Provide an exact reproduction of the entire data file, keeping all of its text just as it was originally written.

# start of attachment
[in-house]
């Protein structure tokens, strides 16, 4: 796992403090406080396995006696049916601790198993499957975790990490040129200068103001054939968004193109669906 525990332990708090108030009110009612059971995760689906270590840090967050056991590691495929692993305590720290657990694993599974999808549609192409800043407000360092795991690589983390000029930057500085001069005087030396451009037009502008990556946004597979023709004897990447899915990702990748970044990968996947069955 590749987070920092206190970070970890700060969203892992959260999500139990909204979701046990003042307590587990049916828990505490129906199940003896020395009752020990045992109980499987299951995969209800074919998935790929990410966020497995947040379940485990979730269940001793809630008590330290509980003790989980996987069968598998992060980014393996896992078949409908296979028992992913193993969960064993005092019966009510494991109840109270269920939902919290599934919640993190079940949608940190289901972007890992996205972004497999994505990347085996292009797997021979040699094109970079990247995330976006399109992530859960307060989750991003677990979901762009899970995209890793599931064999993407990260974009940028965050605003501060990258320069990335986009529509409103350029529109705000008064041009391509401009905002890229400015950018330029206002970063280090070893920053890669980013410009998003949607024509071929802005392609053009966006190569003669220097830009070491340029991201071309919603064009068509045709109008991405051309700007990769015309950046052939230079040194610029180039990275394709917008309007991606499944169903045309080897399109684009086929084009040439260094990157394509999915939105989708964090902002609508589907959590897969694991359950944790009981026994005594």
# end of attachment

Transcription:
[in-house]
């Protein structure tokens, strides 16, 4: 796992403090406080396995006696049916601790198993499957975790990490040129200068103001054939968004193109669906 525990332990708090108030009110009612059971995760689906270590840090967050056991590691495929692993305590720290657990694993599974999808549609192409800043407000360092795991690589983390000029930057500085001069005087030396451009037009502008990556946004597979023709004897990447899915990702990748970044990968996947069955 590749987070920092206190970070970890700060969203892992959260999500139990909204979701046990003042307590587990049916828990505490129906199940003896020395009752020990045992109980499987299951995969209800074919998935790929990410966020497995947040379940485990979730269940001793809630008590330290509980003790989980996987069968598998992060980014393996896992078949409908296979028992992913193993969960064993005092019966009510494991109840109270269920939902919290599934919640993190079940949608940190289901972007890992996205972004497999994505990347085996292009797997021979040699094109970079990247995330976006399109992530859960307060989750991003677990979901762009899970995209890793599931064999993407990260974009940028965050605003501060990258320069990335986009529509409103350029529109705000008064041009391509401009905002890229400015950018330029206002970063280090070893920053890669980013410009998003949607024509071929802005392609053009966006190569003669220097830009070491340029991201071309919603064009068509045709109008991405051309700007990769015309950046052939230079040194610029180039990275394709917008309007991606499944169903045309080897399109684009086929084009040439260094990157394509999915939105989708964090902002609508589907959590897969694991359950944790009981026994005594």